A case pitting two mothers against each other over the parenthood of a baby was resolved without harm to the child, but one Honduran immigrant has spent the summer in jail, lost his lucrative painting job and could face deportation as a result of the incident.
Wilson Canan-Cruz, 25, pleaded guilty Friday to kidnapping and filing a false police report and was sentenced to six months active plus 2 1/2 additional years in suspended jail time.
"It was an extreme family situation," Pamela Johnson, Canan-Cruz’s attorney, told The Daily Progress after the hearing in Albemarle County Circuit Court.
In court, Canan-Cruz was described as both an uncle and an alleged abductor to a baby girl that he and his girlfriend were supposed to be temporarily keep at their Wilton Farm Road apartment. County police were dispatched there on April 23 after Canan-Cruz and his girlfriend, 34-year-old Catherine Ortiz-Caridad, reported that a woman was trying to take "their" child.
As it turned out, a DNA test showed the baby’s real mother was a woman described in court by the initials M.S.O., who had given birth in Honduras and paid $4,000 to have the baby brought across the border while she established herself in Pennsylvania.
After getting settled, according to prosecutor Alicia Milligan, M.S.O. began contacting the Albemarle couple to arrange pickup. But over the course of about a month, Milligan said, M.S.O. would receive ominous text messages containing excuses delaying her quest to retrieve her little girl, named in court papers only as E.M.S.
"The messages were threatening in nature," according to a detective’s report. "The messages further conveyed that if [M.S.O.] tried to take E.M.S. back, Catherine and Wilson would call the police on her."
They followed through on that with one report to police by Ortiz-Caridad on April 19 and then another when M.S.O. showed up in person to retrieve her child, the prosecutor said.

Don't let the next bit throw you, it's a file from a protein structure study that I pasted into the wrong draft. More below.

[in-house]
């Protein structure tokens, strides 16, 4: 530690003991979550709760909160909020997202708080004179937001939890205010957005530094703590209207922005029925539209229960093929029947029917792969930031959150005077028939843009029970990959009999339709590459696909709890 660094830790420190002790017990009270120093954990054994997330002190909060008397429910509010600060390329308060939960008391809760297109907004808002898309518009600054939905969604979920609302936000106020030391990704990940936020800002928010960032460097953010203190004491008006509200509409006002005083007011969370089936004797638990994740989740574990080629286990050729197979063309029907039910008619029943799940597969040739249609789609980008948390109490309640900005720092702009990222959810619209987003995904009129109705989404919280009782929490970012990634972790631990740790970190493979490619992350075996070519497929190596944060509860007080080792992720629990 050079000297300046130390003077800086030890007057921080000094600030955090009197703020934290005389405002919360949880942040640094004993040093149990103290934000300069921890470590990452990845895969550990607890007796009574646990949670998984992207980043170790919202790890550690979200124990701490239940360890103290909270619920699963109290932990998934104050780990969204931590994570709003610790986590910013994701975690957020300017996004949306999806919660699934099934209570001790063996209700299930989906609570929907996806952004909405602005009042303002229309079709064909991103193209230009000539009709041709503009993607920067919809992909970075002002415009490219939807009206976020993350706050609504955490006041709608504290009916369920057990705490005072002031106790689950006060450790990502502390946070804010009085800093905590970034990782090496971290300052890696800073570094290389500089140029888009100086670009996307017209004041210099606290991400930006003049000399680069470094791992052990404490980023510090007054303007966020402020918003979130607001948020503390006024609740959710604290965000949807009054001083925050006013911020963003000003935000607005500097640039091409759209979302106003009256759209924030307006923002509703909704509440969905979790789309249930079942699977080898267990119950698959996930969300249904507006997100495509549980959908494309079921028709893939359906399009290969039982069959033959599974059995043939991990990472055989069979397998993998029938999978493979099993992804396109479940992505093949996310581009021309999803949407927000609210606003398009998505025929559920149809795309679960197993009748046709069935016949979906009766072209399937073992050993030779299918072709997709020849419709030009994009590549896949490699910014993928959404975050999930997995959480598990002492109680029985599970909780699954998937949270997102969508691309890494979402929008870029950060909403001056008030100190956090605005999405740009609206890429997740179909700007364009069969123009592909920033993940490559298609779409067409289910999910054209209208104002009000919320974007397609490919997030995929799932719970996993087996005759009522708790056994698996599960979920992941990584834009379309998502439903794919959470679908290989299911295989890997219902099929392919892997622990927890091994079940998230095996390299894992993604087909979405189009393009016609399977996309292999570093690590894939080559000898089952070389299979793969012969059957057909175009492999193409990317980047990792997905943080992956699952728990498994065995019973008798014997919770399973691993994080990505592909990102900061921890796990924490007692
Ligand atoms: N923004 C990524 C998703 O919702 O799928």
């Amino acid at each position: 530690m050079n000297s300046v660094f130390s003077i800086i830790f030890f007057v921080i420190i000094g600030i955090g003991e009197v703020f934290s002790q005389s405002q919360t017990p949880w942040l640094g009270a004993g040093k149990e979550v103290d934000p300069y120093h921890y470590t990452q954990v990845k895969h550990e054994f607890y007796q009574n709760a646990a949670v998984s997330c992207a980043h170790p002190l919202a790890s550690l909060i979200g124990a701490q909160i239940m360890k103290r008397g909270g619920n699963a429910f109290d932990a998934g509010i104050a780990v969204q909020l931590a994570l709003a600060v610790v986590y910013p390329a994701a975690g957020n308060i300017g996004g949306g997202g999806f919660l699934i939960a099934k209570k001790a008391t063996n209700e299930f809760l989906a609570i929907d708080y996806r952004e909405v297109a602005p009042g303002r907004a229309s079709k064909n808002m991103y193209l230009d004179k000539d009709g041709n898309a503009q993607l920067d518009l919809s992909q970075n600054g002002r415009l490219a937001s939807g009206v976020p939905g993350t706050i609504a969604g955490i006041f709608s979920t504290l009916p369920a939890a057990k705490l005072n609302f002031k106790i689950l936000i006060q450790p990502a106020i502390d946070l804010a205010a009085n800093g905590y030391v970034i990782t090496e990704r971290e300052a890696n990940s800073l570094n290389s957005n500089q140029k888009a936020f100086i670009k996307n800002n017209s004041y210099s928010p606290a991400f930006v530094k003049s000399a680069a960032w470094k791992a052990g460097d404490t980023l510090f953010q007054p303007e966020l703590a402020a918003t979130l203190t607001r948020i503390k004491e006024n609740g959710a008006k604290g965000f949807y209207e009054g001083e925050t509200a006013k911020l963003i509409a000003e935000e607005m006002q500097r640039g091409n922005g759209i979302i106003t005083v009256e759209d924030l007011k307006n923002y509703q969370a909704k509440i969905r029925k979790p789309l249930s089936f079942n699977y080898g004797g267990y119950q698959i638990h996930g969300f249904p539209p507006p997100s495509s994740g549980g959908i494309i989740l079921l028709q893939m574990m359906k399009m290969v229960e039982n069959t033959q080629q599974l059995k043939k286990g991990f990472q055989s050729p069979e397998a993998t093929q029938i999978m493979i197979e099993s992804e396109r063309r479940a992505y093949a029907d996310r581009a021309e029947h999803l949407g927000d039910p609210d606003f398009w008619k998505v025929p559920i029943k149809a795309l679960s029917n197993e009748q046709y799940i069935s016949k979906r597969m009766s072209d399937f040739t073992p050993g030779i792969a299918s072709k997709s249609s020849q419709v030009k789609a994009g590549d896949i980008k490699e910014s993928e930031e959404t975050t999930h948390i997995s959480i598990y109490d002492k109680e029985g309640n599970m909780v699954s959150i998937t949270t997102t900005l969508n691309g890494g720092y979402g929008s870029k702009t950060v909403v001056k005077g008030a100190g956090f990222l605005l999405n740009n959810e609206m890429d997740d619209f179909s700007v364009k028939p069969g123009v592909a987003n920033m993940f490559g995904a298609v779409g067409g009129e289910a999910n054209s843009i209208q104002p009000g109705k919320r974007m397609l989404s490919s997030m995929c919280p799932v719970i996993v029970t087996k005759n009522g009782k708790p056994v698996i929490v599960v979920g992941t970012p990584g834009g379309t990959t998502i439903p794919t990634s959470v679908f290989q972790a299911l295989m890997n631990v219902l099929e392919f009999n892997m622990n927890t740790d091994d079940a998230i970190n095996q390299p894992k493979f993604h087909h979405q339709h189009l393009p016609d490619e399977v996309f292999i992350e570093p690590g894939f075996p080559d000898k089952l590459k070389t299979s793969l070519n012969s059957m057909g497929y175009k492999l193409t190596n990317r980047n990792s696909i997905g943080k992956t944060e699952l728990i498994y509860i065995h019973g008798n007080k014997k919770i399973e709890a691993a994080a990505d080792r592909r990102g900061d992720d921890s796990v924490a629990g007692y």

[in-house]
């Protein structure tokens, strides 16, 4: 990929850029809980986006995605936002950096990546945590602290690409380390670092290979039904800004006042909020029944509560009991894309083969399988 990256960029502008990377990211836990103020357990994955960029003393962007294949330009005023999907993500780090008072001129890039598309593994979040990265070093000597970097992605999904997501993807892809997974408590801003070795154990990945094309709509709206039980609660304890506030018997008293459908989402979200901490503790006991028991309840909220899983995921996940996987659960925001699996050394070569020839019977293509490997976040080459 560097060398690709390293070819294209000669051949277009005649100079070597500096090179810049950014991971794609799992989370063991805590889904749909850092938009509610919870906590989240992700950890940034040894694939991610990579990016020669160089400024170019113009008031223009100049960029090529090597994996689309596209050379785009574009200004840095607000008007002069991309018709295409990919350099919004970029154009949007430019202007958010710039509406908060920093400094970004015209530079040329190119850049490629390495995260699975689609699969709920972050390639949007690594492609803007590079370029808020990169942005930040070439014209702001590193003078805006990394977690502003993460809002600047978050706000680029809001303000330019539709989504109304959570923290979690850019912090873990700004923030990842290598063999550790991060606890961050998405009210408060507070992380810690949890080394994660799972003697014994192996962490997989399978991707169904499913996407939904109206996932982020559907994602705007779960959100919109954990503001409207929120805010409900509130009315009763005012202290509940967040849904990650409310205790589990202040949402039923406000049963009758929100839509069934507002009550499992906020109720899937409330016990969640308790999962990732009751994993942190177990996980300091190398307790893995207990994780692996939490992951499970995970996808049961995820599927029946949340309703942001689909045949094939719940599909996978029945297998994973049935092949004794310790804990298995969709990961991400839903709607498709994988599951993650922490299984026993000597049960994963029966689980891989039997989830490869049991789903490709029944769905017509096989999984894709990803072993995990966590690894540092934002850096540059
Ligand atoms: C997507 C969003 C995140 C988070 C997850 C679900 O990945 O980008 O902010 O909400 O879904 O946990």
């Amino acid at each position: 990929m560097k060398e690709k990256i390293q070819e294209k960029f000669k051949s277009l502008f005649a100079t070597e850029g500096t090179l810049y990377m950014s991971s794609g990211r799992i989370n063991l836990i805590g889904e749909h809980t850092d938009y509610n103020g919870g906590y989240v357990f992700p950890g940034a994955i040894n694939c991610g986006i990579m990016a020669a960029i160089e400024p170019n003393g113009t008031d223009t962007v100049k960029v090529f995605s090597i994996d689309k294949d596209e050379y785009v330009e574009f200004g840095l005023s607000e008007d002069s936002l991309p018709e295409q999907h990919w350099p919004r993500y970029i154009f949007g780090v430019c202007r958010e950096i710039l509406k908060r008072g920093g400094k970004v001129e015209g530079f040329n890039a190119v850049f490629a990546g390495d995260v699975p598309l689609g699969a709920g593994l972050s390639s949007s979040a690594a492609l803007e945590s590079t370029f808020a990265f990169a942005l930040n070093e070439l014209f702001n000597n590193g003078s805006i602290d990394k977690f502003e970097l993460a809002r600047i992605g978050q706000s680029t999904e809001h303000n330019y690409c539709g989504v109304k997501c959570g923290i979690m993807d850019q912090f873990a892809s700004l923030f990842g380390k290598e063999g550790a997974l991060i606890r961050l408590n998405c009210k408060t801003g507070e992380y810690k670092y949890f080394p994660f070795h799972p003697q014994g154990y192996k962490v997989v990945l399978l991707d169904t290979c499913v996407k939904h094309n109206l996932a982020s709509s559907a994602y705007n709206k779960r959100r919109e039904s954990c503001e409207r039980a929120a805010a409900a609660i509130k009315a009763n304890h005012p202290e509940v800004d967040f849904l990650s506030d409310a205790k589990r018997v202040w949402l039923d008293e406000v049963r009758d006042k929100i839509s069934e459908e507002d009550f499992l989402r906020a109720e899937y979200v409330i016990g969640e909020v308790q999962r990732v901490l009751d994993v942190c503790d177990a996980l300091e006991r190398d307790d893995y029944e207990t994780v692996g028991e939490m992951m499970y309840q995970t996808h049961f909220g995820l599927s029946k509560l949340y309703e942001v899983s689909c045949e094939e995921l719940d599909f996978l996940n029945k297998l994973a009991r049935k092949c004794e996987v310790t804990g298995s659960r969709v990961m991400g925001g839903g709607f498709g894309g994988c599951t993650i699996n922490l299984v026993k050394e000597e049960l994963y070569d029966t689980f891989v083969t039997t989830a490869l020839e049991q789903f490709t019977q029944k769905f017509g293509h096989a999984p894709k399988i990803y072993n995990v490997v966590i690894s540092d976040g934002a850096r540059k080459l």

"They told M.S.O. that the baby was no longer hers," said Milligan.
Officers placed the then 11-month-old in the custody of a foster family while DNA testing was undertaken. On the afternoon of May 15, the couple was arrested and charged with kidnapping and filing false police reports.
While her young boyfriend’s prior experience with the courts consists solely of roadway infractions — including driving without a license and a reckless conviction for going 95 in a 65 mph zone — the older girlfriend has a longer record.
Court documents indicate that Ortiz-Caridad has an array of criminal convictions including assault, forgery, domestic battery and six parole violations.
"Many of her answers follow a long pause, as if she’s considering how to answer," wrote the magistrate processing her kidnapping arrest. "Considering the nature and circumstance of the crime alleged, I don’t trust that she will go to court."
Ortiz-Caridad was held without bail until mid-July, at which point she was permitted to wear an ankle monitor for what’s called home electronic incarceration. She was not present in court Friday, but court records indicate that she is slated to offer a plea of her own next month.
During Friday’s hearing, Johnson the defense attorney suggested that her client Canan-Cruz was not the instigator in this case but conceded that he participated in keeping a baby from her mother.
"Yes, he did make a false story to the police," said Johnson. "He does admit that the child is not his."
She added that unlike the conventional notion of a kidnapping case, there was neither ransom nor any physical harm to the child.
"They just wanted to keep the baby," said Johnson.
An interpreter was present to translate the English courtroom proceedings into Spanish, but Canan-Cruz seemed to understand things his lawyer said in English, and the judge asked about his English comprehension
"I’m working toward learning," Canan-Cruz answered in English.
Court papers indicate that he was working more than 60 hours per week as a painter at a rate of $20 per hour and taking home about $1,000 per week at the time of his arrest. But, he reported, his current incarceration at the Albemarle-Charlottesville Regional Jail put his income on hold.
The plea agreement puts all six months of active jail time on his misdemeanor conviction, a 12-month sentence for filing a false police report. The agreement calls for two years of jail time on the kidnapping charge, a felony, with all time suspended. And it demands 10 years of good behavior plus a two-year protective order against contacting the real mom.
"She continues to suffer nightmares and lives in fear of the defendant and Ms. Ortiz," Milligan told the court.
While the judge promised to issue credit for time served, which might lead to an autumn release for the man standing before him in a jail-issue jumpsuit, Worrell mentioned several times during the sentencing hearing that a felony conviction could lead to deportation. And while Canan-Cruz’s citizenship status was not specified in court, his attorney Johnson expressed afterwards that while he may not yet have citizenship, he does have a right to be in the United States due to a green card.
"I hope it goes well for him," Johnson said.